JD: Your footnotes indicate a massive research project. Could you tell us briefly how you organized and kept all this together?
TA: In addition to interviews with FBI officials and terrorism defendants, I reviewed the files of more than 500 international terrorism cases prosecuted in U.S. courts in the decade after 9/11. It was an enormous research task, and I had great help from Lauren Ellis, a researcher at UC Berkeley’s Investigative Reporting Program, where I was a fellow in 2010 and 2011. I try to use data to support my reporting whenever possible. To tell the story of the FBI’s use of informants and sting operations in Muslim communities after 9/11, I had to quantify the FBI’s terrorism cases. For months, Lauren and I analyzed these cases, determining whether an informant was used, the role of that informant in the plot, and what connections, if any, the defendants had to international terrorist organizations. This information came from court records, testimony and interviews.
We fed the information into a database, and then linked the cases to court records stored on a shared drive. Early on, because I knew the amount of data would be enormous, I put together a simple but effective organizational system for the data and the source records. The database, when finished, allowed us to do a systematic and comprehensive analysis of terrorism cases in the decade after 9/11. It also allowed us to offer transparency to the reporting. My book grew from “The Informants,” a story I wrote for Mother Jones, and the magazine devoted considerable time and resources to put my data online and make searchable. The Mother Jones story won the international Data Journalism Award for national reporting in May 2012, beating out competition from The Guardian and The Wall Street Journal. For the awards ceremony in Paris, the magazine put together this video, which describes pretty well, and in under two minutes, the challenges of reporting the story:
JD: In one highly dubious terror plot hatched in Liberty City, in Miami, you suggest that there was politics in the timing of the indictment. Yet several pages later, you indicate that events within the sting prompted agents to act. Could you clarify this?
TA: On June 22, 2006, federal agents arrested seven men from Liberty City — a very poor section of Miami — and charged them with conspiring to bomb the FBI office in North Miami Beach and the Sears Towers in Chicago. The media quickly dubbed them the Liberty City Seven. None of the men had connections to international terrorist organizations, and the plot hinged on an aggressive FBI informant who posed as an Al Qaeda recruiter and promised the men thousands of dollars.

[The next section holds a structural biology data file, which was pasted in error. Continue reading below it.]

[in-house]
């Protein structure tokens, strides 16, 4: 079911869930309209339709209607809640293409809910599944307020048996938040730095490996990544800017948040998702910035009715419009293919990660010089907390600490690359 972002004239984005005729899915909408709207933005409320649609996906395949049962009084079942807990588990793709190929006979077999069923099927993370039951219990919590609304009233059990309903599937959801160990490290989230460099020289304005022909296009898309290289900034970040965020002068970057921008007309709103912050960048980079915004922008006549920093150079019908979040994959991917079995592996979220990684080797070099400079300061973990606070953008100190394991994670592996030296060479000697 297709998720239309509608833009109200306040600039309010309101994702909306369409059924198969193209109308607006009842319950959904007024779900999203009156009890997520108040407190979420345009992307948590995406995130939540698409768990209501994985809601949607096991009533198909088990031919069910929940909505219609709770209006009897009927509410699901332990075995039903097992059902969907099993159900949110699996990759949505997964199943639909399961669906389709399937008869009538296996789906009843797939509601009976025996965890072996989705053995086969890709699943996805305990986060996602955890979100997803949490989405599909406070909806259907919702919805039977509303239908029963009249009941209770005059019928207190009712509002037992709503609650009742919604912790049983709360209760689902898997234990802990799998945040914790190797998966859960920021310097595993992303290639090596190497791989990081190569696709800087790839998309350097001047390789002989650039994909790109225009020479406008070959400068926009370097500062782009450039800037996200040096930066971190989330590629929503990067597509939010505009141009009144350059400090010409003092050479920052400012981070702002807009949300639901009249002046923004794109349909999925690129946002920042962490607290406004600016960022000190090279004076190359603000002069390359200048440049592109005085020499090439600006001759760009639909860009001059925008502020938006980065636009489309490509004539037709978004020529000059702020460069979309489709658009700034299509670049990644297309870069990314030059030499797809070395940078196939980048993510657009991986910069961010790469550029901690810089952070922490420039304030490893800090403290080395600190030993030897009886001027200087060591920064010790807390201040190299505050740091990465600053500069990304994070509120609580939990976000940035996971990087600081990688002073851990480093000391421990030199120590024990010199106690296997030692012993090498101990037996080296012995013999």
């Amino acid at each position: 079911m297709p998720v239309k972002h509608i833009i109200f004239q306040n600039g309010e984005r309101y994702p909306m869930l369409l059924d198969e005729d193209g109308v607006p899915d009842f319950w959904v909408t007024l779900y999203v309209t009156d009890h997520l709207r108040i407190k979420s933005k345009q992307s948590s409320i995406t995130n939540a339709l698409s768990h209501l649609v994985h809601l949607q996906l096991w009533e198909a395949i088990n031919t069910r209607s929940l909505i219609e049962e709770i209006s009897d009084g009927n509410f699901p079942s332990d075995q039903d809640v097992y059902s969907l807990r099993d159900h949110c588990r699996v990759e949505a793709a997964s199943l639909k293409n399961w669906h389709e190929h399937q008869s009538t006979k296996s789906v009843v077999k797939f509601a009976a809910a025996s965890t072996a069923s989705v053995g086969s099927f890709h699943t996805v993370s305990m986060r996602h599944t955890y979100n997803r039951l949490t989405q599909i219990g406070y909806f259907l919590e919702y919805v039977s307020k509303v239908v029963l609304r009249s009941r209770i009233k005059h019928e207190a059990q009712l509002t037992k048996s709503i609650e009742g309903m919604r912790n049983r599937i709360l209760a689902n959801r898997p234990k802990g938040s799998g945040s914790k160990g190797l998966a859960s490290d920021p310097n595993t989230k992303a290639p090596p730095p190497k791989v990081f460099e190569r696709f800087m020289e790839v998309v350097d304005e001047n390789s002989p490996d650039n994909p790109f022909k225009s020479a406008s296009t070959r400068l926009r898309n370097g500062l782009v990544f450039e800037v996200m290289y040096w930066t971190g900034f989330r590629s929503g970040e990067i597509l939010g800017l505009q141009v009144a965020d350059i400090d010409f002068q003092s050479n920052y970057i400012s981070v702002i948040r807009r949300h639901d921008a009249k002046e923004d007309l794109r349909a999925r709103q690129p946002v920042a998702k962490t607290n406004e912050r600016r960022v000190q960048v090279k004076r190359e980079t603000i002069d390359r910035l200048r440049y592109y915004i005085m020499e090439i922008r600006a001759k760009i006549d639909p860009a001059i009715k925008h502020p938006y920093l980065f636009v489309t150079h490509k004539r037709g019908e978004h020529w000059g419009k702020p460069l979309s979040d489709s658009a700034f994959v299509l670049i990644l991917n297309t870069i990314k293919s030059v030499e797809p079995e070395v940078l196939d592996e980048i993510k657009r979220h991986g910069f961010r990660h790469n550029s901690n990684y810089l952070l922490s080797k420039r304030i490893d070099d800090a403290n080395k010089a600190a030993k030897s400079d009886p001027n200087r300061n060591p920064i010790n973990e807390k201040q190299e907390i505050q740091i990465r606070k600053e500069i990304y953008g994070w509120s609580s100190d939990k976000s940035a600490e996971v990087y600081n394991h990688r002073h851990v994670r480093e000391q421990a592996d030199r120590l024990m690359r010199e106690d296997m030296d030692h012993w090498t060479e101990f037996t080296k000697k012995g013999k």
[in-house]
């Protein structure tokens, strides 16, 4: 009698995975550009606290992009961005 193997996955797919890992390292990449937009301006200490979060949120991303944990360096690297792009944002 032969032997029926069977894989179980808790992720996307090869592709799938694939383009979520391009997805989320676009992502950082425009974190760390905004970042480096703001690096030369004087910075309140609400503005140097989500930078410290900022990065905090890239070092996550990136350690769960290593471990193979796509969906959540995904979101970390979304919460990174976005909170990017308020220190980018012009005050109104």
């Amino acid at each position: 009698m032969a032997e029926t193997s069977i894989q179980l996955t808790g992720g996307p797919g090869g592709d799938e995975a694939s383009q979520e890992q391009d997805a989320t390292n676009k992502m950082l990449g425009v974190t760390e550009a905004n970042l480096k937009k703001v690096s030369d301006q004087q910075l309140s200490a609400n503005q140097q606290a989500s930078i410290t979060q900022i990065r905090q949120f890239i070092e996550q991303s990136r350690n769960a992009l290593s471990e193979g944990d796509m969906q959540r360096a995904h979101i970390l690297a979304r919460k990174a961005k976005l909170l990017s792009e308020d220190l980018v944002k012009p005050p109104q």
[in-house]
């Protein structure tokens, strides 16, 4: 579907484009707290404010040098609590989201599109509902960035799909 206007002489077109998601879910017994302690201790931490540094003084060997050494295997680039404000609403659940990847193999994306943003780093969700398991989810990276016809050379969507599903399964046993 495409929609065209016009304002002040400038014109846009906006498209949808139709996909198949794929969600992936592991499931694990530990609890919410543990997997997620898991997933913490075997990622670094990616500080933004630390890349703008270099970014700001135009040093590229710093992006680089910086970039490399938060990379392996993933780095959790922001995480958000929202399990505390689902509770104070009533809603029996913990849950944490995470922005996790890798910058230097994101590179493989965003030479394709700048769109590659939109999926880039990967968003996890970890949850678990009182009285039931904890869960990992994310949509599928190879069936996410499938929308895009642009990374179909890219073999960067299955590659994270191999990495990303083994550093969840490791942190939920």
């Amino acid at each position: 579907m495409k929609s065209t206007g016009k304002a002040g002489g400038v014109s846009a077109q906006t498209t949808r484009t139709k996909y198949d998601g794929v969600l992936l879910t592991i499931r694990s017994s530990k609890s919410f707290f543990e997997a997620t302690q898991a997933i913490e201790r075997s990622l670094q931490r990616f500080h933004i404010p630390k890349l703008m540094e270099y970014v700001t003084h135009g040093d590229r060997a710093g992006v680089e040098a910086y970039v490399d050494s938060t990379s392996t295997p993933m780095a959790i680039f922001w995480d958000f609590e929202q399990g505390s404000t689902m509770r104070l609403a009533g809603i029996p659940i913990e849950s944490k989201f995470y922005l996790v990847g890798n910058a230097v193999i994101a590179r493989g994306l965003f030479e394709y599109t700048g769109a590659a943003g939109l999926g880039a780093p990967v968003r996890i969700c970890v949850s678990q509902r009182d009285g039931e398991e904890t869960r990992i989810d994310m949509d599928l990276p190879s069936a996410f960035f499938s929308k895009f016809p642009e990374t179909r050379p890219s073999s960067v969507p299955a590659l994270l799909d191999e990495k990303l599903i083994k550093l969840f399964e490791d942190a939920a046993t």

As I discuss in The Terror Factory, the timing of the arrests was suspicious. The U.S. Department of Justice announced the case on the same day that the New York Times reported on its website about a secret Bush administration program that permitted the CIA and Treasury Department to review, without warrants or subpoenas, the financial transactions of U.S. citizens. The Times had been working on the story for months, and by announcing the Liberty City Seven case on the day the story was revealed, the government gave the media another great story, which competed for attention with the Times’ investigation.
Also making the timing suspicious was the fact that the Liberty City Seven did not represent any danger. By the time FBI agents arrested them, the Liberty City Seven had largely broken up as a group. One member had moved out of town. Others weren’t speaking to each other. But at the same time, after having spent more than a year investigating the group, the FBI was a looking at a case that was slowly falling apart. If members of the group weren’t talking to each other any longer, how much of a conspiracy could there be? So that gave agents an incentive to move toward arrests, and doing it on the same day as the release of the Times investigation helped overshadow what was an embarrassing story for the Bush administration.
In the end, it took three trials to convict five of the seven accused terrorists. And as I write in the book, the Liberty City Seven was something of a bellwether case. After prosecutors won convictions, the FBI felt more emboldened to use sting tactics, and we’ve seen an explosion of sting cases since the Liberty City Seven defendants were sent to prison.
JD: The gullibility of many in the media to announcements of these stings is exposed again and again. Has the press lost its edge?